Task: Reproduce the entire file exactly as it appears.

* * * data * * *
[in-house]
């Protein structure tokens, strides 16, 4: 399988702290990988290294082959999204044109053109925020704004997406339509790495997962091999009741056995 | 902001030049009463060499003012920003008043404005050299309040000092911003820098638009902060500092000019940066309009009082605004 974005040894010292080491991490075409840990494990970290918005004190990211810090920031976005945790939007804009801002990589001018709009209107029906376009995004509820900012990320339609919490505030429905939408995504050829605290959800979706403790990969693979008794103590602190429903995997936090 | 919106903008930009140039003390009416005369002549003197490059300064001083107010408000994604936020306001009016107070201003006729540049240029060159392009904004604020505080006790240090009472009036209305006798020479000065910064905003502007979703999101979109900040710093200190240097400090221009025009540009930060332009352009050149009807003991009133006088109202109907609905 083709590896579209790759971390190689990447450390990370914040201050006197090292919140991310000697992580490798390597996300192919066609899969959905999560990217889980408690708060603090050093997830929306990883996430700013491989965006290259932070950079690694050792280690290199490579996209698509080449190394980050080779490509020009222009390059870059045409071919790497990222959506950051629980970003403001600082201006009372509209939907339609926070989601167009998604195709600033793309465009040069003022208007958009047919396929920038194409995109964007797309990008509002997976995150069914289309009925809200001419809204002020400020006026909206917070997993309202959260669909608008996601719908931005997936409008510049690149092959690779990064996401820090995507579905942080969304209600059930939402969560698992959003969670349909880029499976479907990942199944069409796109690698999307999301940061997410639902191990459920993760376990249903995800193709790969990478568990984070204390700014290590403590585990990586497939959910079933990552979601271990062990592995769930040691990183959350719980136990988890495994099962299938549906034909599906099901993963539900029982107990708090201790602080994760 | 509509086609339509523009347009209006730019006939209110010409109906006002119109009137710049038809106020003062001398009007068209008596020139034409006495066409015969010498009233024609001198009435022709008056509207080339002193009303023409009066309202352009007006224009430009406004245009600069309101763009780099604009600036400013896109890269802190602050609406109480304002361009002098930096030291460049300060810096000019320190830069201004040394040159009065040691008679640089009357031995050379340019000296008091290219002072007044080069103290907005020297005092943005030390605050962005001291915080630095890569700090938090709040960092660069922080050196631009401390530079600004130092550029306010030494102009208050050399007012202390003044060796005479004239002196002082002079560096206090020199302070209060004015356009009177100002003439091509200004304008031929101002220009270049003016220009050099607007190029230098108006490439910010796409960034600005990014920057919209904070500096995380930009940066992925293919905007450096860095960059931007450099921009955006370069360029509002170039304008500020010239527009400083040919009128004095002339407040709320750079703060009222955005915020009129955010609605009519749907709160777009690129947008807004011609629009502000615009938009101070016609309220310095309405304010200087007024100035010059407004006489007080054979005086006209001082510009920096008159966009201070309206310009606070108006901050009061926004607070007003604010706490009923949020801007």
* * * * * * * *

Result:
[in-house]
């Protein structure tokens, strides 16, 4: 399988702290990988290294082959999204044109053109925020704004997406339509790495997962091999009741056995 | 902001030049009463060499003012920003008043404005050299309040000092911003820098638009902060500092000019940066309009009082605004 974005040894010292080491991490075409840990494990970290918005004190990211810090920031976005945790939007804009801002990589001018709009209107029906376009995004509820900012990320339609919490505030429905939408995504050829605290959800979706403790990969693979008794103590602190429903995997936090 | 919106903008930009140039003390009416005369002549003197490059300064001083107010408000994604936020306001009016107070201003006729540049240029060159392009904004604020505080006790240090009472009036209305006798020479000065910064905003502007979703999101979109900040710093200190240097400090221009025009540009930060332009352009050149009807003991009133006088109202109907609905 083709590896579209790759971390190689990447450390990370914040201050006197090292919140991310000697992580490798390597996300192919066609899969959905999560990217889980408690708060603090050093997830929306990883996430700013491989965006290259932070950079690694050792280690290199490579996209698509080449190394980050080779490509020009222009390059870059045409071919790497990222959506950051629980970003403001600082201006009372509209939907339609926070989601167009998604195709600033793309465009040069003022208007958009047919396929920038194409995109964007797309990008509002997976995150069914289309009925809200001419809204002020400020006026909206917070997993309202959260669909608008996601719908931005997936409008510049690149092959690779990064996401820090995507579905942080969304209600059930939402969560698992959003969670349909880029499976479907990942199944069409796109690698999307999301940061997410639902191990459920993760376990249903995800193709790969990478568990984070204390700014290590403590585990990586497939959910079933990552979601271990062990592995769930040691990183959350719980136990988890495994099962299938549906034909599906099901993963539900029982107990708090201790602080994760 | 509509086609339509523009347009209006730019006939209110010409109906006002119109009137710049038809106020003062001398009007068209008596020139034409006495066409015969010498009233024609001198009435022709008056509207080339002193009303023409009066309202352009007006224009430009406004245009600069309101763009780099604009600036400013896109890269802190602050609406109480304002361009002098930096030291460049300060810096000019320190830069201004040394040159009065040691008679640089009357031995050379340019000296008091290219002072007044080069103290907005020297005092943005030390605050962005001291915080630095890569700090938090709040960092660069922080050196631009401390530079600004130092550029306010030494102009208050050399007012202390003044060796005479004239002196002082002079560096206090020199302070209060004015356009009177100002003439091509200004304008031929101002220009270049003016220009050099607007190029230098108006490439910010796409960034600005990014920057919209904070500096995380930009940066992925293919905007450096860095960059931007450099921009955006370069360029509002170039304008500020010239527009400083040919009128004095002339407040709320750079703060009222955005915020009129955010609605009519749907709160777009690129947008807004011609629009502000615009938009101070016609309220310095309405304010200087007024100035010059407004006489007080054979005086006209001082510009920096008159966009201070309206310009606070108006901050009061926004607070007003604010706490009923949020801007």